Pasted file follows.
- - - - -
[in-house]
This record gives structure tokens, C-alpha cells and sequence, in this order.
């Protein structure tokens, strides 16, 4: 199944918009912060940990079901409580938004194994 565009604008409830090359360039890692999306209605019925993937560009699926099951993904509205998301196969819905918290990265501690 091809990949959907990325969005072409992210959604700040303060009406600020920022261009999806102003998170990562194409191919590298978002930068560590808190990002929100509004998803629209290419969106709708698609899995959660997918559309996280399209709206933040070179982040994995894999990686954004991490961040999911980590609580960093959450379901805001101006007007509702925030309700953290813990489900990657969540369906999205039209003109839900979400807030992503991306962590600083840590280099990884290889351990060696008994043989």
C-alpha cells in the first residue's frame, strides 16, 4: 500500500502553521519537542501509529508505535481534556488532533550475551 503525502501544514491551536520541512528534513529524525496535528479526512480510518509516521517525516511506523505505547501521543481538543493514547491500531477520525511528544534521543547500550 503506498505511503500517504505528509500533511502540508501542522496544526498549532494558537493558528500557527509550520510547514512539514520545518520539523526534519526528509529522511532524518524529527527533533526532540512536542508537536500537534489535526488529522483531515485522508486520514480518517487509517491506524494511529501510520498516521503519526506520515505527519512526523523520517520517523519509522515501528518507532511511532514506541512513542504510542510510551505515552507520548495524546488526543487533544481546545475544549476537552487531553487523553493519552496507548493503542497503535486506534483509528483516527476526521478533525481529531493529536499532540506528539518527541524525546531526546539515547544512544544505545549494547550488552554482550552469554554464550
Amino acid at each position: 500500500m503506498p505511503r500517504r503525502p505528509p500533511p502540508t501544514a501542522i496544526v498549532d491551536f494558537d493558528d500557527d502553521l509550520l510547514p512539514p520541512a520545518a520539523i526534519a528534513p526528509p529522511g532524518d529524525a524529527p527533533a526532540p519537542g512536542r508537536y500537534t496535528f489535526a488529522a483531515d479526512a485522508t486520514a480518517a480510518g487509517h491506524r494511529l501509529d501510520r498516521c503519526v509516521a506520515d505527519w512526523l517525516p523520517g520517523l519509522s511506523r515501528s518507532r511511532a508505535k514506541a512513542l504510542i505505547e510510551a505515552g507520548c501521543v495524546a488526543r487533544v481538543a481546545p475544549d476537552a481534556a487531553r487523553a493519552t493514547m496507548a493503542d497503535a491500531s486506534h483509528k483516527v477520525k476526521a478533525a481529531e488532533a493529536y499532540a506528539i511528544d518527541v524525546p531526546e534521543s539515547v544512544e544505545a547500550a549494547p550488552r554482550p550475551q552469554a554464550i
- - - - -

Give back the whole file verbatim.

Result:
[in-house]
This record gives structure tokens, C-alpha cells and sequence, in this order.
């Protein structure tokens, strides 16, 4: 199944918009912060940990079901409580938004194994 565009604008409830090359360039890692999306209605019925993937560009699926099951993904509205998301196969819905918290990265501690 091809990949959907990325969005072409992210959604700040303060009406600020920022261009999806102003998170990562194409191919590298978002930068560590808190990002929100509004998803629209290419969106709708698609899995959660997918559309996280399209709206933040070179982040994995894999990686954004991490961040999911980590609580960093959450379901805001101006007007509702925030309700953290813990489900990657969540369906999205039209003109839900979400807030992503991306962590600083840590280099990884290889351990060696008994043989």
C-alpha cells in the first residue's frame, strides 16, 4: 500500500502553521519537542501509529508505535481534556488532533550475551 503525502501544514491551536520541512528534513529524525496535528479526512480510518509516521517525516511506523505505547501521543481538543493514547491500531477520525511528544534521543547500550 503506498505511503500517504505528509500533511502540508501542522496544526498549532494558537493558528500557527509550520510547514512539514520545518520539523526534519526528509529522511532524518524529527527533533526532540512536542508537536500537534489535526488529522483531515485522508486520514480518517487509517491506524494511529501510520498516521503519526506520515505527519512526523523520517520517523519509522515501528518507532511511532514506541512513542504510542510510551505515552507520548495524546488526543487533544481546545475544549476537552487531553487523553493519552496507548493503542497503535486506534483509528483516527476526521478533525481529531493529536499532540506528539518527541524525546531526546539515547544512544544505545549494547550488552554482550552469554554464550
Amino acid at each position: 500500500m503506498p505511503r500517504r503525502p505528509p500533511p502540508t501544514a501542522i496544526v498549532d491551536f494558537d493558528d500557527d502553521l509550520l510547514p512539514p520541512a520545518a520539523i526534519a528534513p526528509p529522511g532524518d529524525a524529527p527533533a526532540p519537542g512536542r508537536y500537534t496535528f489535526a488529522a483531515d479526512a485522508t486520514a480518517a480510518g487509517h491506524r494511529l501509529d501510520r498516521c503519526v509516521a506520515d505527519w512526523l517525516p523520517g520517523l519509522s511506523r515501528s518507532r511511532a508505535k514506541a512513542l504510542i505505547e510510551a505515552g507520548c501521543v495524546a488526543r487533544v481538543a481546545p475544549d476537552a481534556a487531553r487523553a493519552t493514547m496507548a493503542d497503535a491500531s486506534h483509528k483516527v477520525k476526521a478533525a481529531e488532533a493529536y499532540a506528539i511528544d518527541v524525546p531526546e534521543s539515547v544512544e544505545a547500550a549494547p550488552r554482550p550475551q552469554a554464550i